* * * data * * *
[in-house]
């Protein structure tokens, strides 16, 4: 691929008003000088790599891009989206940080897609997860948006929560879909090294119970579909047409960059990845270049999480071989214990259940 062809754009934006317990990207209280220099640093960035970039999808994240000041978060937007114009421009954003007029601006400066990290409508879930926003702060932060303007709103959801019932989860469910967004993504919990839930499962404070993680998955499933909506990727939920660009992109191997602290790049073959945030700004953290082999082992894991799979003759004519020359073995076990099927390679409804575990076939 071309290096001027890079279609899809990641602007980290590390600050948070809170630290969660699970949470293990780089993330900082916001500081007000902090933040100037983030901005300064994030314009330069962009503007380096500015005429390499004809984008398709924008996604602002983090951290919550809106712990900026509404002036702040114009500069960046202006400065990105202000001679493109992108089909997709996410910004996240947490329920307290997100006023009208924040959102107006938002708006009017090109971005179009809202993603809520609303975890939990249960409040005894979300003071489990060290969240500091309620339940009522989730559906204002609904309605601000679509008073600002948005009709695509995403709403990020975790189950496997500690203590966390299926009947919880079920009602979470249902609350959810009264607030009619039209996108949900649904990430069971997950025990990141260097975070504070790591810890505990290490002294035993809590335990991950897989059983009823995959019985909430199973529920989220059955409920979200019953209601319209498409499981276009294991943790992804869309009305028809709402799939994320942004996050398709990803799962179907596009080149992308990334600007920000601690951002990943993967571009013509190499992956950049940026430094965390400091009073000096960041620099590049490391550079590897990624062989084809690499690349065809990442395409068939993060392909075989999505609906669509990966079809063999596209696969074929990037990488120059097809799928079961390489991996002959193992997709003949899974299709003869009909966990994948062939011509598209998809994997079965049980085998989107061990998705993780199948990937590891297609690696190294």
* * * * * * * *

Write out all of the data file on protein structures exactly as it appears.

[in-house]
């Protein structure tokens, strides 16, 4: 691929008003000088790599891009989206940080897609997860948006929560879909090294119970579909047409960059990845270049999480071989214990259940 062809754009934006317990990207209280220099640093960035970039999808994240000041978060937007114009421009954003007029601006400066990290409508879930926003702060932060303007709103959801019932989860469910967004993504919990839930499962404070993680998955499933909506990727939920660009992109191997602290790049073959945030700004953290082999082992894991799979003759004519020359073995076990099927390679409804575990076939 071309290096001027890079279609899809990641602007980290590390600050948070809170630290969660699970949470293990780089993330900082916001500081007000902090933040100037983030901005300064994030314009330069962009503007380096500015005429390499004809984008398709924008996604602002983090951290919550809106712990900026509404002036702040114009500069960046202006400065990105202000001679493109992108089909997709996410910004996240947490329920307290997100006023009208924040959102107006938002708006009017090109971005179009809202993603809520609303975890939990249960409040005894979300003071489990060290969240500091309620339940009522989730559906204002609904309605601000679509008073600002948005009709695509995403709403990020975790189950496997500690203590966390299926009947919880079920009602979470249902609350959810009264607030009619039209996108949900649904990430069971997950025990990141260097975070504070790591810890505990290490002294035993809590335990991950897989059983009823995959019985909430199973529920989220059955409920979200019953209601319209498409499981276009294991943790992804869309009305028809709402799939994320942004996050398709990803799962179907596009080149992308990334600007920000601690951002990943993967571009013509190499992956950049940026430094965390400091009073000096960041620099590049490391550079590897990624062989084809690499690349065809990442395409068939993060392909075989999505609906669509990966079809063999596209696969074929990037990488120059097809799928079961390489991996002959193992997709003949899974299709003869009909966990994948062939011509598209998809994997079965049980085998989107061990998705993780199948990937590891297609690696190294």